He ignored the question, tightening the bolts with the socket wrench.
“Yeah,” said Maddy. “We can help.”
He stopped and glared at her, summoning his most malevolent prison yard stare, one he had practiced and perfected over the years. “This is man’s work. Greasy. Sweaty. Bloody. There’s no room for little girls under the hood of this truck.”
“Yeah,” said Evan. “Man’s work. Go home, Maddy.”
“Little boys either,” he growled, leveling his gaze at her brother.
“That’s not nice,” said the girl, lip quivering, face reddening, eyes filling with tears.
Mason had dealt with a lot of things in his life. Heavy things. Stabbings, riots, solitary confinement, Alzheimer’s. But in that moment, he was totally unprepared for the tears of a seven-year-old girl.
He dropped the wrench on the engine block and hurried around the front of the truck. “Wait a second. Hold up. Where’s the tough little girl who didn’t cry when she skinned her knees out there in front of the mailbox?”
She stared down at her shoes. A tear fell on the driveway between them. “You’re mean.”
“Nah, not really,” he said, “I was just … I was just testing you.”
Her voice was barely audible. “Sticks and stones will break my bones but words will break my heart.”
He frowned. “That’s not how I remember that saying.”
Her brother rolled his eyes.
“Come on,” said Mason. “I actually could use some help with something.”
He lifted an eight-foot piece of cut garden hose and three paint buckets from the bed of the truck. “Either of you guys ever siphoned any gas before?”
They shook their heads.
He popped the gas flap and unscrewed the cap. “Take a whiff.”
Maddy wrinkled her nose.
“What is that?” said Evan. “That’s not gas.”
“Not anymore. Turpentine. It’s what happens when gasoline sits for thirty years. So in order to get this old dinosaur running we need to get that stuff out of there and replace it.”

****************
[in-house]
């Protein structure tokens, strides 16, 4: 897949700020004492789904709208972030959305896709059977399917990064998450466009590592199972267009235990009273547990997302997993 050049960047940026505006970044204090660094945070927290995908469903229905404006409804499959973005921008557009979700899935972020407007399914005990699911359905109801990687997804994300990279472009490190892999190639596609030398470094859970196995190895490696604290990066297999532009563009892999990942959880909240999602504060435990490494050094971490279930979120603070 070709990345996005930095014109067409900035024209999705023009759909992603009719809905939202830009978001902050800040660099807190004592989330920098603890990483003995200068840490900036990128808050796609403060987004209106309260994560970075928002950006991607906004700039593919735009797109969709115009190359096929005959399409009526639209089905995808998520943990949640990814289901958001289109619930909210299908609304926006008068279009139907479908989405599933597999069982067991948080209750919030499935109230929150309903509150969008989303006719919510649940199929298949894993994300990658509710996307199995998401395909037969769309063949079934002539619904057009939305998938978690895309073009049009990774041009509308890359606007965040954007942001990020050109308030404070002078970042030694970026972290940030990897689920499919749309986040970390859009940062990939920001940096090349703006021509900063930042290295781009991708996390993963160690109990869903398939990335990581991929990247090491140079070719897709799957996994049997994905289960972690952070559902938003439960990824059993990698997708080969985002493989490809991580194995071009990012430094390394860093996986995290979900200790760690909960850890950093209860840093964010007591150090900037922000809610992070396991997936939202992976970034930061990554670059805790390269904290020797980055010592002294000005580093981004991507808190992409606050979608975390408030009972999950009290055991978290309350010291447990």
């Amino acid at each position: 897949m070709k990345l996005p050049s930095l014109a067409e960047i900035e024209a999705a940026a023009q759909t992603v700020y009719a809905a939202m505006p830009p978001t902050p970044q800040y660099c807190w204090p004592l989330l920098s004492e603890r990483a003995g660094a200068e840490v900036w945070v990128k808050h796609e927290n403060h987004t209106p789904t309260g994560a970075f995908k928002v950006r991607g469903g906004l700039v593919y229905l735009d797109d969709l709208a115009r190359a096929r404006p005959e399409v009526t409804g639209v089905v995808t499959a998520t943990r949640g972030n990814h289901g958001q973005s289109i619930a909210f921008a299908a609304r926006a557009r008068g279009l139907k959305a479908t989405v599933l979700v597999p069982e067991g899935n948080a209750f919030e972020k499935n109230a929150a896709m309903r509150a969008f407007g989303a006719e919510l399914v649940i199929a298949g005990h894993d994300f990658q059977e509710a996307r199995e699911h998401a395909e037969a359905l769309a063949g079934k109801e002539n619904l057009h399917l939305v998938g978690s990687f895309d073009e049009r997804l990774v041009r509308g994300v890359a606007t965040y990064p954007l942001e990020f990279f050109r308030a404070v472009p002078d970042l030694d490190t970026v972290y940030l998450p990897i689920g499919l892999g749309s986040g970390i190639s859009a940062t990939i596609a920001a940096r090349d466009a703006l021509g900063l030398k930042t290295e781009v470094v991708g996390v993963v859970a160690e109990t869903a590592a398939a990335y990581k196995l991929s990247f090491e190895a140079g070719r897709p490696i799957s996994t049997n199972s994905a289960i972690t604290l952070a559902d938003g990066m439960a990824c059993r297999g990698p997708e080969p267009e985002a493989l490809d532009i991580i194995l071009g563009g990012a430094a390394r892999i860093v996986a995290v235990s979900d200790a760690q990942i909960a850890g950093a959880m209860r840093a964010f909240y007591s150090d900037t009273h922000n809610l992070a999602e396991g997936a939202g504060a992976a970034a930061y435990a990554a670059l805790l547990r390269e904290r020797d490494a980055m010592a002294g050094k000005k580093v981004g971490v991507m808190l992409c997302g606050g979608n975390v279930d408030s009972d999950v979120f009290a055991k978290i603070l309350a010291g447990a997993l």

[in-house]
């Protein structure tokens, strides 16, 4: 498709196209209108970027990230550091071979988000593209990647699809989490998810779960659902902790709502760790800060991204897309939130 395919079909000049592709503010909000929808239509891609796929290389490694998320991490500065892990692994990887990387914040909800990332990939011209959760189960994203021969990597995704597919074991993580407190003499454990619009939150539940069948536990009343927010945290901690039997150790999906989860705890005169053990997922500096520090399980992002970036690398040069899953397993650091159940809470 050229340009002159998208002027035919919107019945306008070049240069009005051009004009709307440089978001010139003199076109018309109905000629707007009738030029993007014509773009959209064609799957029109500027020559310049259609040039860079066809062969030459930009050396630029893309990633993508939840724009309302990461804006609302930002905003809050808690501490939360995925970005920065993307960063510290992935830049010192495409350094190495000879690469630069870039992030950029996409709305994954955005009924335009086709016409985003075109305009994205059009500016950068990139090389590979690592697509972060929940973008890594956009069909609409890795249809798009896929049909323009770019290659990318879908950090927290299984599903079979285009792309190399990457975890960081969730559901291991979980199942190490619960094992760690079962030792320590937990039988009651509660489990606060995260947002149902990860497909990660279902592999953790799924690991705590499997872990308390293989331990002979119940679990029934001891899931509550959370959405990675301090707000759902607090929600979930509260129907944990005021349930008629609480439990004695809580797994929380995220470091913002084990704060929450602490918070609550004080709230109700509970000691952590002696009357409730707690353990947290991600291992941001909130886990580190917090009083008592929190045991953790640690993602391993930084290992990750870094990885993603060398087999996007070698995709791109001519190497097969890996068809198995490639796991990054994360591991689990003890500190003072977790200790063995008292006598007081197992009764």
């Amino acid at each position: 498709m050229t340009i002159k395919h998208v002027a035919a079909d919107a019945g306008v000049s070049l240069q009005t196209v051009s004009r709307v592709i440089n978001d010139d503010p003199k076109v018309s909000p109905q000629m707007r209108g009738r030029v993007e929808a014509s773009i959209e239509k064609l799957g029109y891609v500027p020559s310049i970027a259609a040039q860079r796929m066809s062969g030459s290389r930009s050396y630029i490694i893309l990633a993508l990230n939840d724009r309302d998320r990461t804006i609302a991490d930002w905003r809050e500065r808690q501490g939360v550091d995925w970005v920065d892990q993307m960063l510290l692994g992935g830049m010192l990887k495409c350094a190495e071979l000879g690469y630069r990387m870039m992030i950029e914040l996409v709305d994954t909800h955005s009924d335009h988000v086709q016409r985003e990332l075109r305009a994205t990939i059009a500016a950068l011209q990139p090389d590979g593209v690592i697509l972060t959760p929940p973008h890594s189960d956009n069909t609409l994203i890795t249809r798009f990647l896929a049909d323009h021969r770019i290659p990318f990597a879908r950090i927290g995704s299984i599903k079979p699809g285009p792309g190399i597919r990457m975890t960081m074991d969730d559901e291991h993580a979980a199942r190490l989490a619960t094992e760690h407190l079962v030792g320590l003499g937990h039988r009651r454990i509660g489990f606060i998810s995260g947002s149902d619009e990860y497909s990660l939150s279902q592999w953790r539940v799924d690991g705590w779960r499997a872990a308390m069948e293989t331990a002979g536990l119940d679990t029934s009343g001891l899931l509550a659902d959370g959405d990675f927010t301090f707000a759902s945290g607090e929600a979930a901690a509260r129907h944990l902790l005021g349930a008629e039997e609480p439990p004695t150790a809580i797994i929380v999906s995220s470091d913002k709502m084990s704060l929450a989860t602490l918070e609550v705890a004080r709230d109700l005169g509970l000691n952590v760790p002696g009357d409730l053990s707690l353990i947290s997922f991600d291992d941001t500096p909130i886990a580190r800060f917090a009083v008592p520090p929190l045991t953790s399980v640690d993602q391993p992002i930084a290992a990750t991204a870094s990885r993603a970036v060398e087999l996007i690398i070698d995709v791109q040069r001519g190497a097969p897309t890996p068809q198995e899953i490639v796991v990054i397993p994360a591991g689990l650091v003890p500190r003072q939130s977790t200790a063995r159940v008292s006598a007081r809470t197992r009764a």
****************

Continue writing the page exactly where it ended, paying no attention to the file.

“Why don’t you just buy a new car?” said Maddy.
“Because they don’t make them like this anymore. Plus my mom and dad bought it for me when I was sixteen. It has sentimental value.”
“Sentimental value,” she repeated, testing the words.
He handed her the hose. “So here’s what I need you to do. Can you feed this into the gas tank? All the way down. Just like that … good.”
He turned to Evan. “All right, man. It’s on you. I want you to blow.”
Evan stepped forward, unsure.
“Go ahead, dude, straight into the hose. Perfect. Hear it bubbling?” He took back the hose. “Okay, this is a thirty-gallon tank. The dash says we’re half full. So that’s like, what, twenty gallons?”
“Fifteen,” said Evan.
“Testing you,” Mason smiled. “And those buckets are one gallon each. So what I’m going to do is draw that stuff up into this hose, get it draining good, then as each bucket fills, we’ll dump them in shifts, fifteen trips, like a relay race.” He glanced at the girl. “You take the first one.”
“But where should I dump it?”
He nodded toward the side yard. “Back behind the river birch, in that big box of sand.”
“What’s the river birch?”
“The tree with the cool bark.”
He knelt beside the truck and began to nurse the putrefied petroleum up into the hose, sucking hard enough for extraction but carefully, so as not to get a mouthful of turpentine. Once he felt it surging, he tipped the hose into the first bucket. Glug, glug, glug, it filled quickly.
“Ready Maddy? Take off! Evan, you’re on deck.”
At the midway point of the second bucket, the hose dripped to a stop.
“What happened?” Evan asked.
“Hose probably wasn’t deep enough in the tank.” He withdrew it partially then fed it in again.
Maddy came running back. “The river birch does have cool bark!”
He was about to restart the siphoning process when Evan said, “I wanna try it.”
Mason raised an eyebrow. “I don’t know, man.”
“I can do it.”
He shrugged and passed him the hose. “Okay. Just remember, when you get it coming up, back off and stick it in the bucket.”
Evan put it to his mouth, puffed and breathed, cheeks hollow, eyes wide behind his bifocals, until the brown fermented gas was spilling down his chin. He coughed, spat, heaved. “Ughck!”
Maddy giggled and snapped a picture. “Wash it out Evan! Hurry!”
“Come on, man. The faucet’s over here.”
While he was supervising the rinsing, a hand tugged his shirt. He looked down at the girl. “Yeah?”
“What’s that tree behind the river birch?”
“Crepe myrtle,” he said without looking.
“What about the one by the fence?”
“The stuff growing on the fence is Confederate jasmine. The big tree is a Cleveland pear.”
Evan removed his glasses and cleaned them on his sleeve.
“Did you already pick all the pears?”
He shook his head. “It doesn’t grow pears.”
“Weird,” she said, snapping a picture with her phone. “How do you know so much about trees?”
“My mom taught me.”
She sighed. “I love your mom.”
He glanced at the empty chair beneath the river birch. “Me too.”
©2018 Sticks & Stones by Malcolm Ivey
All rights reserved.